Edward Bellamy – Looking Backward: 2000-1887

Looking Backward: 2000-1887

Edward BellamyLooking Backward: 2000-1887 (Houghton Mifflin, 1888)

The third bestselling book in the United States in the Nineteenth Century, Looking Backward is a novel about Julian West, a wealthy man living in Nineteenth Century Boston, falling into a trance for more than a century and waking up in a socialist utopian society in the year 2000.  The book is mostly a series of monologues in which the characters describe the new society.  There is a terrible romance subplot tacked on.  Basically, the writing is dreadful, taken on its own.  But this book captured the imagination of America as it industrialized.  The economist Thorstein Veblen cited this book as a key influence, and you might say that most of Veblen’s academic career was focused on establishing genuine economic theories that would move real-life society toward the utopian one outlined in Looking Backward.  Critiques of Bellamy’s vision are that while he presents a compelling economic utopia, he falls short of describing gender equality, for instance.  Still, as a description of a democratic society that fulfills the sort of ideals Jean-Jacques Rousseau outlined during the Enlightenment, this is one of the most positive.  This isn’t written as an attack on anybody, really, but as a description of how things could be so much better.  It aims to convince by showing the benefits of a non-capitalist economic system.  Bellamy also wrote a sequel Equality (1897).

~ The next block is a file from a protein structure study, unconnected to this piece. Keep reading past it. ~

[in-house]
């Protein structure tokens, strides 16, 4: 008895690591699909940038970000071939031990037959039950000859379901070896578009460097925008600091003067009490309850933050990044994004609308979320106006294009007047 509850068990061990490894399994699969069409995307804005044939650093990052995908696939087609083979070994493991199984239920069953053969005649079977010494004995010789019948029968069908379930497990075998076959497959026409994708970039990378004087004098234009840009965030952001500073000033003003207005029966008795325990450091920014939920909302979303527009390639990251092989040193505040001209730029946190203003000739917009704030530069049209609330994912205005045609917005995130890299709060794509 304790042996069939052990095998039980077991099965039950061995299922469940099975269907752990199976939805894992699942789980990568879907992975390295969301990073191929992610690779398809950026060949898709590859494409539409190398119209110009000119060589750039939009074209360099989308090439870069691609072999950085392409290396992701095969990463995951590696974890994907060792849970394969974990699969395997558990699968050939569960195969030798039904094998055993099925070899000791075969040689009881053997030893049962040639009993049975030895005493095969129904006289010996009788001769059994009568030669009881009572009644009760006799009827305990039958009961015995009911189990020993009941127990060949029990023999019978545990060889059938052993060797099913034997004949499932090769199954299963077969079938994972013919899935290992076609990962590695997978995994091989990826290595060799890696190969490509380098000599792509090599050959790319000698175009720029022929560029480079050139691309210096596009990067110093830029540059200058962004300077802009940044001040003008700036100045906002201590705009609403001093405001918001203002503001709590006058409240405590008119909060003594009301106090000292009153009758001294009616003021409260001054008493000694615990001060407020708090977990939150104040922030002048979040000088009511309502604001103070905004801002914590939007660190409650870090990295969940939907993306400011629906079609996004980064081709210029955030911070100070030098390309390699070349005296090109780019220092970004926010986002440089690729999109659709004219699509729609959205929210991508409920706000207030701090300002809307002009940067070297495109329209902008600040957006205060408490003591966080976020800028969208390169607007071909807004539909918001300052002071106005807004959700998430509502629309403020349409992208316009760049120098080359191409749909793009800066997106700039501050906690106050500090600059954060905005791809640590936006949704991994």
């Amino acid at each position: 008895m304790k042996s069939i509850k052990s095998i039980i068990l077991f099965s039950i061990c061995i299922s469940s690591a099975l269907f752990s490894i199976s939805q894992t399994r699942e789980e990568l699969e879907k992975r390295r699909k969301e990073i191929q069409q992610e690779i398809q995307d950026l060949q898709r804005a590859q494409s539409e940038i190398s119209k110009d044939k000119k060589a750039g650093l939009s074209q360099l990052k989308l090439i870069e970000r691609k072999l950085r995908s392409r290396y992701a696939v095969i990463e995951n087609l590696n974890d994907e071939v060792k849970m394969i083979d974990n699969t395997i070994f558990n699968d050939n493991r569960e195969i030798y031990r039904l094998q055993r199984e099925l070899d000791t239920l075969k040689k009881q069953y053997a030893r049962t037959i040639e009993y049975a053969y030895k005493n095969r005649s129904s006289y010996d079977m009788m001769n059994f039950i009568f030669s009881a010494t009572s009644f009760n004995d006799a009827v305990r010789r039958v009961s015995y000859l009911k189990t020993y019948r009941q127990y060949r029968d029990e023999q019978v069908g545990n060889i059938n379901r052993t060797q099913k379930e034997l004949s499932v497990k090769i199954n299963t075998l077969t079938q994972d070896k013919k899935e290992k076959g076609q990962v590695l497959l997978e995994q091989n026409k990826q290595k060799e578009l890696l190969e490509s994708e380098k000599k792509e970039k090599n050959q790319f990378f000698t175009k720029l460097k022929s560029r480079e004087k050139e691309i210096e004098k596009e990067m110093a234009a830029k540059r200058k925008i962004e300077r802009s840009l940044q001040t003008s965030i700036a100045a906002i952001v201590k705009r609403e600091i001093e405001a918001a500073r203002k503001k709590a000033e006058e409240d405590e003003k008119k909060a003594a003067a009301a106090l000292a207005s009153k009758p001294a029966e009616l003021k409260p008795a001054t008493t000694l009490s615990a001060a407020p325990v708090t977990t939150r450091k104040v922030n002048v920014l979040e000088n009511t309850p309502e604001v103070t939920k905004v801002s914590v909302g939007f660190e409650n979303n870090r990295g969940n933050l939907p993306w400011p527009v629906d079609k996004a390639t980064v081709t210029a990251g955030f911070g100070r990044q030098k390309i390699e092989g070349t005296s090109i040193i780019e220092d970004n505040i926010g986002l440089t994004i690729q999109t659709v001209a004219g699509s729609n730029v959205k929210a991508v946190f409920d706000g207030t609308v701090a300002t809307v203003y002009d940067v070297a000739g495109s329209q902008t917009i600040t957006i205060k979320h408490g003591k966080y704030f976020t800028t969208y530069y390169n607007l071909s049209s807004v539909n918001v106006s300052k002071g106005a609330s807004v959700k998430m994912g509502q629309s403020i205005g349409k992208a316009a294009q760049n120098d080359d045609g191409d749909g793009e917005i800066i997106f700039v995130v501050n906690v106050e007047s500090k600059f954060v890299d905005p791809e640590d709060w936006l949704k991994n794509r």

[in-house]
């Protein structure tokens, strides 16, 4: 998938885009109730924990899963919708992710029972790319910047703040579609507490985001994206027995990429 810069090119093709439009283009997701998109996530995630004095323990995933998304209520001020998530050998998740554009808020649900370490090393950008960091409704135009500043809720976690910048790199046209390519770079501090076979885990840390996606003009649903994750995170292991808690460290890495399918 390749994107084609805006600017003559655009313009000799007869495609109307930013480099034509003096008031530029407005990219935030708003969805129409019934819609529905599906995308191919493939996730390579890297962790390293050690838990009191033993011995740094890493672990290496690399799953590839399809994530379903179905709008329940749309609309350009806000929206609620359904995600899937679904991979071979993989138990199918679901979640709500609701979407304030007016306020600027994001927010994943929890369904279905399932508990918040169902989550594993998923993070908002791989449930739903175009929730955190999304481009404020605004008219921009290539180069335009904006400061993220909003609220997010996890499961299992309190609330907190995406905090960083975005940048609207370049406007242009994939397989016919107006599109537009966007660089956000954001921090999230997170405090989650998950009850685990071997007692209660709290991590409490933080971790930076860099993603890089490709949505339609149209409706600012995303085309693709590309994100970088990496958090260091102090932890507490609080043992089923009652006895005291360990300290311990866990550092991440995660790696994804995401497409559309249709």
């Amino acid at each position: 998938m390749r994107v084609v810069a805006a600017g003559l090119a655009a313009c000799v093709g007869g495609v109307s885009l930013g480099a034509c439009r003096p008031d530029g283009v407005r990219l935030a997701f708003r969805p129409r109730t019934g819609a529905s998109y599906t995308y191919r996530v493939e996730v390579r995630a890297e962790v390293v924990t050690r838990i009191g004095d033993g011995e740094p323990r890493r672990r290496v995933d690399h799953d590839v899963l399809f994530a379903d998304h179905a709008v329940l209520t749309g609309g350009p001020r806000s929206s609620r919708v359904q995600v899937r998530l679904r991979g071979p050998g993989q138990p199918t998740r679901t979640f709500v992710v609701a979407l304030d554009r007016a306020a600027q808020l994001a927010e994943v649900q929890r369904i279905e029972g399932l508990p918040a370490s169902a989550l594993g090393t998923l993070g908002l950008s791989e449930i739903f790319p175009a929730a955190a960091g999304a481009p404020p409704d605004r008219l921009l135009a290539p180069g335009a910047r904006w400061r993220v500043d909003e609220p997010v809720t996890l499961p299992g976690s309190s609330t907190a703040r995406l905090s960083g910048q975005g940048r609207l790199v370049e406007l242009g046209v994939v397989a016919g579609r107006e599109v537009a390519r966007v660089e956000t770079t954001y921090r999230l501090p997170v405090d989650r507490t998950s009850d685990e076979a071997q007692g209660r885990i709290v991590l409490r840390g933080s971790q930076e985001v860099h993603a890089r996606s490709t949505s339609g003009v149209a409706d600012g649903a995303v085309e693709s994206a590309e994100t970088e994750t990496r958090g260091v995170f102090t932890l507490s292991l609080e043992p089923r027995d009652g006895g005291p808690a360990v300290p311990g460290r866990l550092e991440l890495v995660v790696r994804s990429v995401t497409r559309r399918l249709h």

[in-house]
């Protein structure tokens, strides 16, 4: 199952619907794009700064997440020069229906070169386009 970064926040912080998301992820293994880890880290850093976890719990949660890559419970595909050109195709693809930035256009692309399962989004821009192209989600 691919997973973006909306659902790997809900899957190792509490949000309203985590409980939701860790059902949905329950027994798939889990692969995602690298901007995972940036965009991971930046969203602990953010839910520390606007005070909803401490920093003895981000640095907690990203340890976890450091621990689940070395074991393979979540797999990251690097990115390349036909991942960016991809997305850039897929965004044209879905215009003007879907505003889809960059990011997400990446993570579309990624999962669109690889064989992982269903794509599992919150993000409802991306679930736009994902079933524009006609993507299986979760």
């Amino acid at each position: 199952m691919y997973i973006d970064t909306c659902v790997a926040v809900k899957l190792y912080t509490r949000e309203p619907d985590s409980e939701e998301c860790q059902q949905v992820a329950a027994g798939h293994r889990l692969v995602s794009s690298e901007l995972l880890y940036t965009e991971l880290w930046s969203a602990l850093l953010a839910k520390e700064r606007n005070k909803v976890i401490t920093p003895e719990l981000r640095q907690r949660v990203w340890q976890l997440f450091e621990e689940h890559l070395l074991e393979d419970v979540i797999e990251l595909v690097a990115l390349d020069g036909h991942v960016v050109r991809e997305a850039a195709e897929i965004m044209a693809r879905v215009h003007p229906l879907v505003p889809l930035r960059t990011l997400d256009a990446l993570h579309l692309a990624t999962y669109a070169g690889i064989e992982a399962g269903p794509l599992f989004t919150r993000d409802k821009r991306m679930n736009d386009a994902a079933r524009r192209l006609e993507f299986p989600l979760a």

Samuel Beckett – Watt


Samuel BeckettWatt (Olympia Press 1953)

Good Beckett, though I view this as sort of a warm-up for his classics Malloy, Malone Dies and The Unnamable. I say that because substantively this is a little less dense that those later works, but, in form, this is a breakthrough. All the unmistakable traits of Beckett’s writing are firmly in place here. He writes of the human condition in terms of distance, using declarative sentences repeated through every possible permutation in order to emphasize a total lack of common ground or common assumptions. But then, this is Beckett, so he makes all that seem quite absurd. This book would be horrifying if it wasn’t so damn funny.